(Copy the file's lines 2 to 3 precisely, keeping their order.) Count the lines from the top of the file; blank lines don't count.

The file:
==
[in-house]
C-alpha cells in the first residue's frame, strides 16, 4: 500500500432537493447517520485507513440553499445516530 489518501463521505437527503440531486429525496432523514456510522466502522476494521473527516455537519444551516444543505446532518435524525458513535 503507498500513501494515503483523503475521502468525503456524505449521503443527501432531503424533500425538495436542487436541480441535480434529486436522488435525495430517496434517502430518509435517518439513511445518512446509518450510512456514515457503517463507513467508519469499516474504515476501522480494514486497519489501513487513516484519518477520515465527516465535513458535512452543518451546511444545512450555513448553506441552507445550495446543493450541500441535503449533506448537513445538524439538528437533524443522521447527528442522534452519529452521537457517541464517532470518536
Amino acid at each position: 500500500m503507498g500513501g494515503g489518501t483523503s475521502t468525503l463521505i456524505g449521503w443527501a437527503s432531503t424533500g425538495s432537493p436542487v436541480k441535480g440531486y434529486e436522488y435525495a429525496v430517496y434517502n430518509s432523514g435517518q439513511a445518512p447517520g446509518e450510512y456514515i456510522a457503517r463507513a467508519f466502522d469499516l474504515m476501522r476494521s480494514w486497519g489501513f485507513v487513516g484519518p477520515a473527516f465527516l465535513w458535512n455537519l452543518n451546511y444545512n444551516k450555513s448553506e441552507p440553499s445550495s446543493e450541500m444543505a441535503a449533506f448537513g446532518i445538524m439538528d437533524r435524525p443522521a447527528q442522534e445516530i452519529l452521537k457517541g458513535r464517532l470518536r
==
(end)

C-alpha cells in the first residue's frame, strides 16, 4: 500500500432537493447517520485507513440553499445516530 489518501463521505437527503440531486429525496432523514456510522466502522476494521473527516455537519444551516444543505446532518435524525458513535 503507498500513501494515503483523503475521502468525503456524505449521503443527501432531503424533500425538495436542487436541480441535480434529486436522488435525495430517496434517502430518509435517518439513511445518512446509518450510512456514515457503517463507513467508519469499516474504515476501522480494514486497519489501513487513516484519518477520515465527516465535513458535512452543518451546511444545512450555513448553506441552507445550495446543493450541500441535503449533506448537513445538524439538528437533524443522521447527528442522534452519529452521537457517541464517532470518536
Amino acid at each position: 500500500m503507498g500513501g494515503g489518501t483523503s475521502t468525503l463521505i456524505g449521503w443527501a437527503s432531503t424533500g425538495s432537493p436542487v436541480k441535480g440531486y434529486e436522488y435525495a429525496v430517496y434517502n430518509s432523514g435517518q439513511a445518512p447517520g446509518e450510512y456514515i456510522a457503517r463507513a467508519f466502522d469499516l474504515m476501522r476494521s480494514w486497519g489501513f485507513v487513516g484519518p477520515a473527516f465527516l465535513w458535512n455537519l452543518n451546511y444545512n444551516k450555513s448553506e441552507p440553499s445550495s446543493e450541500m444543505a441535503a449533506f448537513g446532518i445538524m439538528d437533524r435524525p443522521a447527528q442522534e445516530i452519529l452521537k457517541g458513535r464517532l470518536r